Five Things To Do To Stay Productive When You Don’t Write

Everyone has moments when words don’t really happen. In such cases you have two choices: write or don’t write. If you choose to write, then get to it! You don’t have time to read this. But when you don’t write, you can still do work as a writer. There is more to being a writer than your word count. Especially when you’re a self-published author.


Everyone who works benefits from networking. Having the right connections will open doors for you that will otherwise stay closed.

It doesn’t matter what you know, but who you know.

As an author, networking in the publishing industry also pays off. Get to know agents, editors, other writers, bookbloggers. These are the people that will help your career further. They can share their knowledge, connections or promote your stories.

But networking is more than just asking other people. You have to give as well. When you meet someone new, think of how you can help that person. Even if it’s just connecting your new connection to an old one. Trade business cards and write a short note on it where you met that person and one interesting thing you learned about them. Reconnecting with them later will be much easier this way.


One thing that directly contributes to your story is research. Even when you’ve already done research and have an outline, going deeper into your subject will show off in your final work. Adding small details might excite the people who are already familiar with your themes or setting.

You could also have another look at what you’ve written and see if the structure is still what you had in mind. Or check out a character’s emotional journey. I know that when I write my first draft, my characters tend to be flat, even when I have full character sheets. Sometimes I have to add scenes just so a relationship between two characters can take flight, or a deep fall. It’s another chance to have them express emotions they otherwise wouldn’t.

Learn a little bit more about the world you write in and your characters. Prepare to dive deeper.

Your Brand

As a writer, you are your own brand. It’s your name that sells books. People will Google you, or go directly to your website to find out more about you. Keep it up to date. If you have new material, add it. Have you won an award or made the shortlist, add it.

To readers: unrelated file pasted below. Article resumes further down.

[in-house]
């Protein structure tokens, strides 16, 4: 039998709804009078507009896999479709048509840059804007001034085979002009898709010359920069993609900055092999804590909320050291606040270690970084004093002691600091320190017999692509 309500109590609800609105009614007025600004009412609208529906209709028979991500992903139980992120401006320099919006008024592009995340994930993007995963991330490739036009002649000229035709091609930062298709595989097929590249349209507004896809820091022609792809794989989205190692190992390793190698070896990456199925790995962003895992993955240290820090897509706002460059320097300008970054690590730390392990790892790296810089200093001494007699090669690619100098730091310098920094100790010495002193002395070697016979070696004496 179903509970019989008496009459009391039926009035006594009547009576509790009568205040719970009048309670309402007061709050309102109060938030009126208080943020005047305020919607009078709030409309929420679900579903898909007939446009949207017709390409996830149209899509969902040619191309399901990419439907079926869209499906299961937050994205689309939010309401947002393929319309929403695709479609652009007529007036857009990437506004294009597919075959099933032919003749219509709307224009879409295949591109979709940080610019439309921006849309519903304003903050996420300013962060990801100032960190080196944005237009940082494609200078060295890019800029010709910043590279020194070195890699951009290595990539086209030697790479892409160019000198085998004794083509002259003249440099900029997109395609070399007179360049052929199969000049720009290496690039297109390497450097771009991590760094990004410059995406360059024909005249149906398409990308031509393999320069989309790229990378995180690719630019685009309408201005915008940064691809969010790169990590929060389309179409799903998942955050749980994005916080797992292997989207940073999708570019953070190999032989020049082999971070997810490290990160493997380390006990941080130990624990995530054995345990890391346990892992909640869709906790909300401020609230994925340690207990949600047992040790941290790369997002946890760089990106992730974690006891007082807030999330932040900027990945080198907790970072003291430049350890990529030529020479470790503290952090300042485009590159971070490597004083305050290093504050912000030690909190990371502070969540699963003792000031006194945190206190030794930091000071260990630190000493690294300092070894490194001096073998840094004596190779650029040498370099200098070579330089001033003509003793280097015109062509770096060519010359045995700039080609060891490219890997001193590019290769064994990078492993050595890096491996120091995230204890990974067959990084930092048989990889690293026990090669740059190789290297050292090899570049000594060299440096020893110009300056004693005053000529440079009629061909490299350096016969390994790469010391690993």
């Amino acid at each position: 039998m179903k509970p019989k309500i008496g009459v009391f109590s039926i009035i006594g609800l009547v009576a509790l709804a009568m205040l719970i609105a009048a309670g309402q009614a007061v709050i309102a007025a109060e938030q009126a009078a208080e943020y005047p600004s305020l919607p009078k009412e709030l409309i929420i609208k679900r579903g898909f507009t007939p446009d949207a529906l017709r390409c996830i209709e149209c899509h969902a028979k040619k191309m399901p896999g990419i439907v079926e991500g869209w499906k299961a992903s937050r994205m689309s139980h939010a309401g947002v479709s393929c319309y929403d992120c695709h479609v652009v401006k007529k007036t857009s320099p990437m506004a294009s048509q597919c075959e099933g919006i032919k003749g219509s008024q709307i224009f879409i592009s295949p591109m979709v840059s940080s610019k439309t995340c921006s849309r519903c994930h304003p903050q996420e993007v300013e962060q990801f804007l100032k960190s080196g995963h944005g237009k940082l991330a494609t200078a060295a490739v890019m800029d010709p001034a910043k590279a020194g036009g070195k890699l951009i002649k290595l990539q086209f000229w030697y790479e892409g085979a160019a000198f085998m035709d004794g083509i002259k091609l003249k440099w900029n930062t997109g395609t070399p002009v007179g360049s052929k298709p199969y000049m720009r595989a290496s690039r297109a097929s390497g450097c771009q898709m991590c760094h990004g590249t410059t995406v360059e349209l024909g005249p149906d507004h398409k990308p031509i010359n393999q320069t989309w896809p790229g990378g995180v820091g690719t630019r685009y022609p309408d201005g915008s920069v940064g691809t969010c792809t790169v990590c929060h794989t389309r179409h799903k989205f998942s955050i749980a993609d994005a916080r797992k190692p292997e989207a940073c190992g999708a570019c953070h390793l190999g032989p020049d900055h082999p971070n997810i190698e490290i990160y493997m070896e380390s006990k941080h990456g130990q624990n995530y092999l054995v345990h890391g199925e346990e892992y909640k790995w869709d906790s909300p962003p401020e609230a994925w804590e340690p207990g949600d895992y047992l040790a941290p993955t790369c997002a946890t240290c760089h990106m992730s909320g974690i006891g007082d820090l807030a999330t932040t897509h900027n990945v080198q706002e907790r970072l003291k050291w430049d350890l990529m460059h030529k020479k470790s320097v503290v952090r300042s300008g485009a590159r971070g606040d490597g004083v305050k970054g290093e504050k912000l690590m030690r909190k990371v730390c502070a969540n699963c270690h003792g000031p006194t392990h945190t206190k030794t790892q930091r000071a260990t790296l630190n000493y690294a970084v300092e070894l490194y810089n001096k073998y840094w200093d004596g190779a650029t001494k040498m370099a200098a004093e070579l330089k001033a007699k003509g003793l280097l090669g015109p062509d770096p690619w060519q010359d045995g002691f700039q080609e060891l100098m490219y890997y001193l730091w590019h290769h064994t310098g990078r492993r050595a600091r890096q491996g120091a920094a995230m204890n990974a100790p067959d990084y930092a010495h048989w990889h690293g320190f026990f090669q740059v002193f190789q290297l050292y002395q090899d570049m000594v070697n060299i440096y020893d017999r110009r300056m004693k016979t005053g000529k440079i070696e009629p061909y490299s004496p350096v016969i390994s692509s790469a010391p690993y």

Most writers also have a blog on their site. Don’t forget to post regularly. Your fans want to hear from you.

Interacting with your audience

Twitter is my favourite platform for interacting with other writers and readers. Take some time to answer questions, discover new writers or bloggers who could help you. Learn from other writers, from the mistakes they made or the things that have been going well for them. Connect with influencers or people in the industry.

Another popular way to interact with fans is through an AMA. Host one yourself live on Facebook or YouTube, or take it to Reddit if you prefer to stick to writing. Make sure you promote the event on multiple channels, so all of your current fans, future fans and other interested people know where and when to find you.

Promotional material

You’re working on a fantastic new story and you want to sell it. Sharing parts of your working through quotes, teaser images or a cover reveal on social media can definitely help to sell your work.

If you already have published works with good reviews, make an image with your book cover, a quote and rating from a review. Don’t forget to tag the reviewer in your post if you can find the reviewer. This increases the chance they’ll share your post.

What do you do when you’re not working on your draft to stay productive? Let me know in the comments below.

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